Bored Of Writing Articles For A Living? Here Are Some Alternative Career Paths

Man dressed in coat at a workdesk

Photo: Icons8 Team

Many people dream about quitting their day job so that they can write for a living. But did you know that it’s also possible to write for a living and dream of doing something else?

Maybe career progress isn’t easy to come by (the number of writers versus editor vacancies are pretty lopsided, after all), or maybe you could do without another day of blindly producing another thousand-word article just for the sake of content.

And on top of all that, you might want your cake and eat it too—as in you’re not ready to start over in a totally new career. Well then, why not give the careers below a try?

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Want To Finish Your Novel? Try Micro-Writing

Micro-Writing Typing - Damian Zaleski

Photo: Damian Zaleski

I was a stringer for the national newspapers once. My job was to pick up any assignments that the full-time team couldn’t handle, which amounted anywhere from one story every fortnight to two articles a week. That meant that my income was unstable at best, but what made up for it was the lack of daily commute or morning meetings, and all this before the digital nomad movement.

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If You’re Not Happy Where You’re At, You Won’t Be Happy Anywhere Else

In The Now Girl - Priscilla Du Preez

Photo: Priscilla Du Preez

My earliest memories of involve lots of books strewn around the house. I suspect that it was my parents’ way of getting me to read. If it was, it definitely worked, and it’s probably the reason why I write for a living today.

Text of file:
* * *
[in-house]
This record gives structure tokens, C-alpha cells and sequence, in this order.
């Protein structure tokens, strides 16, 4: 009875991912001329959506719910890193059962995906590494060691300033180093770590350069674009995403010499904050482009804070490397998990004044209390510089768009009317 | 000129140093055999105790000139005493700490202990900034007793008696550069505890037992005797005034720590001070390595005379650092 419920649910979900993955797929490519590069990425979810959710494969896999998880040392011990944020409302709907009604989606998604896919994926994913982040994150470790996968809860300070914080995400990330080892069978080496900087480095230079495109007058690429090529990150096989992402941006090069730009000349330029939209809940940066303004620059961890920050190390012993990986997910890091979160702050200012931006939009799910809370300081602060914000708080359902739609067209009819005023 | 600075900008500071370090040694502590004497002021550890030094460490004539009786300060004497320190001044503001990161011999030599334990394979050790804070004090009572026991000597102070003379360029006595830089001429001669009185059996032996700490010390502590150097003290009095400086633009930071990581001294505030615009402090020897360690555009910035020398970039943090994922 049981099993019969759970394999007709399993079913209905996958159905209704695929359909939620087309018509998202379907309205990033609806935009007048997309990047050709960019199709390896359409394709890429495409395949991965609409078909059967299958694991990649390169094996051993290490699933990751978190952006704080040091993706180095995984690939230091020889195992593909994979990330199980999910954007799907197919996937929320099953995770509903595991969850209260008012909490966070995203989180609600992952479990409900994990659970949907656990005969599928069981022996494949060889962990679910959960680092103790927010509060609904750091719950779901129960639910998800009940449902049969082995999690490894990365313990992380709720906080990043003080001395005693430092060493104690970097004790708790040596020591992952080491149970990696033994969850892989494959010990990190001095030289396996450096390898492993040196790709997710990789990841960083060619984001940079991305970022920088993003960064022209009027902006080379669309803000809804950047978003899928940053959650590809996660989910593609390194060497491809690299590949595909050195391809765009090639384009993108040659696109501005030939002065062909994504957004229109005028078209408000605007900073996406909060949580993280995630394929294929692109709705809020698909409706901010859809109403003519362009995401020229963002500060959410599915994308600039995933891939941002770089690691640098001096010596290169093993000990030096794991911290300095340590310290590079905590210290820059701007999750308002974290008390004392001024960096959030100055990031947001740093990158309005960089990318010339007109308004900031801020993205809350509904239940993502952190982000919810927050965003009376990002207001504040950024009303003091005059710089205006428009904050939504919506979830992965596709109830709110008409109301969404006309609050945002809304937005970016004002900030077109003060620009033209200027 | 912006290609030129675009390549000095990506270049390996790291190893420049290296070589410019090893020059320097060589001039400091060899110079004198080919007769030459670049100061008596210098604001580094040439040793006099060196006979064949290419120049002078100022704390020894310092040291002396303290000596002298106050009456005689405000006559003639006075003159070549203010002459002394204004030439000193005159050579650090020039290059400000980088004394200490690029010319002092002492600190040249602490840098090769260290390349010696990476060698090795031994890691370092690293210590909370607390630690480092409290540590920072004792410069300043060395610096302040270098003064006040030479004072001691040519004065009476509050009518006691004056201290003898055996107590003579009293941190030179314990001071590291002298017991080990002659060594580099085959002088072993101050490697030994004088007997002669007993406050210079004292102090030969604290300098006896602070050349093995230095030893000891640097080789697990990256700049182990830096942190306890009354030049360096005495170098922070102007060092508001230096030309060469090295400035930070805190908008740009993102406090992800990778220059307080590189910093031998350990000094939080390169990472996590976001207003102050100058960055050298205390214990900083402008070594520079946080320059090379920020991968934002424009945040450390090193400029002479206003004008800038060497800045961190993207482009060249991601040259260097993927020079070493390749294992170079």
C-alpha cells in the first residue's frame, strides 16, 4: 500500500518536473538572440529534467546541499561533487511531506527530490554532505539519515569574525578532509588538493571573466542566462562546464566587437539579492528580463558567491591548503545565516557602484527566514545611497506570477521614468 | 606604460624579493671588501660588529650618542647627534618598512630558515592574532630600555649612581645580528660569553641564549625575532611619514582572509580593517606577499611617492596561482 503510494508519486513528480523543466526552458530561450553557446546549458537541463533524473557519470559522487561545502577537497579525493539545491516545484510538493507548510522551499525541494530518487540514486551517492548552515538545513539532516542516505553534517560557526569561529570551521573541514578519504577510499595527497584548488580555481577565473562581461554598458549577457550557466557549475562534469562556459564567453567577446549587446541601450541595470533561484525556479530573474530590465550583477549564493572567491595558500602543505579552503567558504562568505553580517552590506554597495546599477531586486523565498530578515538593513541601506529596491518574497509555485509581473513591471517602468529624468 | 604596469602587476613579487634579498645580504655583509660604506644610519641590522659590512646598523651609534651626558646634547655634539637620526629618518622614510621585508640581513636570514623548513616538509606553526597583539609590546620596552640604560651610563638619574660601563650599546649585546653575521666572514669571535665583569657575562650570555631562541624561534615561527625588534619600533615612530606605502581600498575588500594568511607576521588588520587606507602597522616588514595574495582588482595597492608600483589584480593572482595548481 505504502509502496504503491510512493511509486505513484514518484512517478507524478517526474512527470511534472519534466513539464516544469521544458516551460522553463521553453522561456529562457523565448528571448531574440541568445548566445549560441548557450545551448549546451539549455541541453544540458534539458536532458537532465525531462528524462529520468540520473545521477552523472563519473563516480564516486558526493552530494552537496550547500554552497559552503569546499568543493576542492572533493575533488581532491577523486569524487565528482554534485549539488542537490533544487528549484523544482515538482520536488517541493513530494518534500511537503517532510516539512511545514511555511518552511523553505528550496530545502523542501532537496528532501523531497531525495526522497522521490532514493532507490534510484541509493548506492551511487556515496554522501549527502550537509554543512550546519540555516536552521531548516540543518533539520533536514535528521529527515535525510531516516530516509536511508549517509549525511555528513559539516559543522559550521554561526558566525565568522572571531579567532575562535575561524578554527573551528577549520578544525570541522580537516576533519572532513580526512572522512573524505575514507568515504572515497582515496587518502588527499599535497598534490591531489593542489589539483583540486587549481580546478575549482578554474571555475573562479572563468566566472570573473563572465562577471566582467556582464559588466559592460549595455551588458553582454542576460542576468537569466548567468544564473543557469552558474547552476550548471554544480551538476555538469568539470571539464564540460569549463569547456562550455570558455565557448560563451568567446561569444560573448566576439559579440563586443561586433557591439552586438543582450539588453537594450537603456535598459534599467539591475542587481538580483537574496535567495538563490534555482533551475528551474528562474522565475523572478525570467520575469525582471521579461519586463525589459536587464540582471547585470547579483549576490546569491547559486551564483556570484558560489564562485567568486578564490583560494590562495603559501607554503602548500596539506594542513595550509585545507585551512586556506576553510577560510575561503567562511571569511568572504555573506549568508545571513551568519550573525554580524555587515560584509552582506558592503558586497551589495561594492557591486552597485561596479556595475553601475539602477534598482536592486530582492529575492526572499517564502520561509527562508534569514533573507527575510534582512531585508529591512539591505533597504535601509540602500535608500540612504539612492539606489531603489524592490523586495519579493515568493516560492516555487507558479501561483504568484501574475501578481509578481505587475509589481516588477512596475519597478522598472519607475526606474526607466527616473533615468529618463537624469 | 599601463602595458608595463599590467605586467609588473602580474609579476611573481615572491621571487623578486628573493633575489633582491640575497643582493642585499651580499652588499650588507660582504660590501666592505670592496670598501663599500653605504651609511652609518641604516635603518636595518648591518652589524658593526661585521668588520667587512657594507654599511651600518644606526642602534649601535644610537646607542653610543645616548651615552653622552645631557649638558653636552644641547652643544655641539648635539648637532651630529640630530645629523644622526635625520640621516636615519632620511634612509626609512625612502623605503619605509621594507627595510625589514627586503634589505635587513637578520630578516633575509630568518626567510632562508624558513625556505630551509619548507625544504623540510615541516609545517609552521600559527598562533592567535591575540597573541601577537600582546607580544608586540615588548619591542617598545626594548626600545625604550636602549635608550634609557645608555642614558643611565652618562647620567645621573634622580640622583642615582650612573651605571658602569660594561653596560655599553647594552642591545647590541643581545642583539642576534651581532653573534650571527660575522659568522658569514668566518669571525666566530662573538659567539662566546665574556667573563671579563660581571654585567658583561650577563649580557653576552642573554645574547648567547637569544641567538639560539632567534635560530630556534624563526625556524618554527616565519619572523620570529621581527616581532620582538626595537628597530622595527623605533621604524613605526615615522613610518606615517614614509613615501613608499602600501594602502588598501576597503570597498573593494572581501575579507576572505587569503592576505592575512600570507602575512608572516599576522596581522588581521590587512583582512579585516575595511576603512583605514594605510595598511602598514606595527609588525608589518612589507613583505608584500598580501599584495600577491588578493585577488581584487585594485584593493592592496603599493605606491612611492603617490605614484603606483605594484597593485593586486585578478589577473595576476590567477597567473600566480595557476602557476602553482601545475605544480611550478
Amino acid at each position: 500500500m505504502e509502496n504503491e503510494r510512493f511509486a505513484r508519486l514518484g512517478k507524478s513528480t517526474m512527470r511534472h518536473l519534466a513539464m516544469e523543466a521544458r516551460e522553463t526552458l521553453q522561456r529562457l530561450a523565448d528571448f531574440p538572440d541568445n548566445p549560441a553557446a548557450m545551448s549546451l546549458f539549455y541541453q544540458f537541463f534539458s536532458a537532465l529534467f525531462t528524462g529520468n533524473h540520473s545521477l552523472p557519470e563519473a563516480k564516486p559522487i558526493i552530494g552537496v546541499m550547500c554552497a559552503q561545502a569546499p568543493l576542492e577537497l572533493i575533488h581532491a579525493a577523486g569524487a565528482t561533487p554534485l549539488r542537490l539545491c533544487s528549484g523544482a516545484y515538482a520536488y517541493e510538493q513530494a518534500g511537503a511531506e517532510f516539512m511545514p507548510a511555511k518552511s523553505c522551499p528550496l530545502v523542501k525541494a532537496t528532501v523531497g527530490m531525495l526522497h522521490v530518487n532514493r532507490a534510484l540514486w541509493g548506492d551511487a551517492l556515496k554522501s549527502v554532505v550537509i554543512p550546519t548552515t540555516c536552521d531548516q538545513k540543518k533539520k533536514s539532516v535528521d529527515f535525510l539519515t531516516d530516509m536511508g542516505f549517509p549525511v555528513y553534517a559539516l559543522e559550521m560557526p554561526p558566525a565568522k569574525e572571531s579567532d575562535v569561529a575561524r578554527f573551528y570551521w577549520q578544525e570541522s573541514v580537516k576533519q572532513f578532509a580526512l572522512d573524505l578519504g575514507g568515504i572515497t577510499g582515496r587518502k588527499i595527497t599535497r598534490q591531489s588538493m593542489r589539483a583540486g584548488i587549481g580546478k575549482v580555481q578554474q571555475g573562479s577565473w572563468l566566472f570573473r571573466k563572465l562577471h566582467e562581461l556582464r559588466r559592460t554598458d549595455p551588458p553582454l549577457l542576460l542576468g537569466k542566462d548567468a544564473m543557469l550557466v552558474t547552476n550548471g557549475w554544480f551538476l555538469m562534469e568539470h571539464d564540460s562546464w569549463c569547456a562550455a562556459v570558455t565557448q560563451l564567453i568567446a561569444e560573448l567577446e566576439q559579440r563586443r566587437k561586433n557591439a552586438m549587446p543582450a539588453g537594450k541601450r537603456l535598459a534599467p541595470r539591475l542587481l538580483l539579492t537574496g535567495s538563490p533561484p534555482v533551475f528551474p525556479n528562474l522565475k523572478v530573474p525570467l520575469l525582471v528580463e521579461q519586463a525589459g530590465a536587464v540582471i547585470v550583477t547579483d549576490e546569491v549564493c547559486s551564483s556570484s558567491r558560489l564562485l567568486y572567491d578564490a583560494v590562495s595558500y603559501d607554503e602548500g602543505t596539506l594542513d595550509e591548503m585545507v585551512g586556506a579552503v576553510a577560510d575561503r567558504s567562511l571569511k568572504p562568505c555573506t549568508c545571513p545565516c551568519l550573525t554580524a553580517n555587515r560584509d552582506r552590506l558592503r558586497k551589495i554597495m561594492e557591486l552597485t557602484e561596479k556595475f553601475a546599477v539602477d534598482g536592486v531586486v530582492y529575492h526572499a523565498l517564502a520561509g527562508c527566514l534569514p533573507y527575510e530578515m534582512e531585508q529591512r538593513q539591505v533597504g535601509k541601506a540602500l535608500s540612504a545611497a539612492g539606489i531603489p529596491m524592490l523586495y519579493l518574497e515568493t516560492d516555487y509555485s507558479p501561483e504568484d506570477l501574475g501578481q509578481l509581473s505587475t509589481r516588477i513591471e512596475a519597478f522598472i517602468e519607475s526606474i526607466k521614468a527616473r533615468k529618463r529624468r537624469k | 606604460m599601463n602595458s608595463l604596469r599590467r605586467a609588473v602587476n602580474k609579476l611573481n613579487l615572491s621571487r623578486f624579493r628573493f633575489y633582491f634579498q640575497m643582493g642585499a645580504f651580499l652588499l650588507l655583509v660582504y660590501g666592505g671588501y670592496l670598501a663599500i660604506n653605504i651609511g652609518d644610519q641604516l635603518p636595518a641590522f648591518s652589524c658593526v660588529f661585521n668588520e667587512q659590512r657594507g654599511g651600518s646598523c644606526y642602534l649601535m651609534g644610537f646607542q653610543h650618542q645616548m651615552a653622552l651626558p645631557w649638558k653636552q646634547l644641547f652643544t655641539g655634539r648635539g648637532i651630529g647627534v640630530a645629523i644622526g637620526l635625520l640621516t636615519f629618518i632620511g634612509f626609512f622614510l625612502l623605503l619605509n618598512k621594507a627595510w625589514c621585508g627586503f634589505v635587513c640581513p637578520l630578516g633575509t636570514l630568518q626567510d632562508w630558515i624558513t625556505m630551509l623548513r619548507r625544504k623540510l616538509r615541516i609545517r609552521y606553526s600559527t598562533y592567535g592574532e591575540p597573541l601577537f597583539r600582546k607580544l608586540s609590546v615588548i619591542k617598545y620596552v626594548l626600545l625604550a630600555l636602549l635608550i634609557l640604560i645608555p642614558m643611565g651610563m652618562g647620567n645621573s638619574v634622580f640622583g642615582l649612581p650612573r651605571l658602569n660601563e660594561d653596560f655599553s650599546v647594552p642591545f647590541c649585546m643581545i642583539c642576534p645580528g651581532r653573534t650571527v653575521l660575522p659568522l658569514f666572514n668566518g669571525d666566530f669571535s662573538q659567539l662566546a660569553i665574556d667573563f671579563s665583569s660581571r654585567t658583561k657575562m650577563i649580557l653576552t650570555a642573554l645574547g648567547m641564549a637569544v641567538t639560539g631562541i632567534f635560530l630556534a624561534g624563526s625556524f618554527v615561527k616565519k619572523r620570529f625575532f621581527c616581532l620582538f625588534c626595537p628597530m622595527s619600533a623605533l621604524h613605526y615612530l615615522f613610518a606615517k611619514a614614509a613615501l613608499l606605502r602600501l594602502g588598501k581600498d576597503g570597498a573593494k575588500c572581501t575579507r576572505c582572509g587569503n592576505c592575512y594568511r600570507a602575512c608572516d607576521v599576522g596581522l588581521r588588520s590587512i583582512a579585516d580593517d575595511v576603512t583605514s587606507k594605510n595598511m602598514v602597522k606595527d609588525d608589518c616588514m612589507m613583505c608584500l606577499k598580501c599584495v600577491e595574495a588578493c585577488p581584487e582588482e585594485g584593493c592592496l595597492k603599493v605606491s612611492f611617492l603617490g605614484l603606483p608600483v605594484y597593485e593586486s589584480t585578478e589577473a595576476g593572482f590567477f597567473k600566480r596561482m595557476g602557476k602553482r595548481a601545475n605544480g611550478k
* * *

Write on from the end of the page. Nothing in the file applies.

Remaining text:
Of course, after graduating from Enid Blyton and R.L. Stine, I found myself flipping through the Zig Ziglars, Dale Carnegies, and Napoleon Hills. As a sixteen-year-old, I never could relate to the lessons in those books, so for me, self-improvement was only something I’d read for fun.

But when I found myself alone and crying in Thailand more than a decade later, a snippet from How To Stop Worrying And Start Living popped right up from the recesses of my mind, like a piece of turd that refuses to be flushed down the toilet. It was a father’s letter to his son, and it went something like this:

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How To Defend Your Writing From Your Bosses’ Demands

Man yelling with hands grabbing his own hair

Photo: Ryan Snaadt

It doesn’t matter if you’re on a magazine’s payroll or if you’re helping out a friend of a friend with his website copy—as a writer, you’ll need to answer to somebody for your work, more often than not.

The thing is, these relationships do sometimes come with a bit of feedback, and some people are better at giving it than others.

Trust me, it’s no fun reading an e-mail with a list of things you’ve done wrong, even when you put your heart and soul into it. But receiving feedback and amending your work doesn’t need to be a helpless process. You, too, have a say as a writer.

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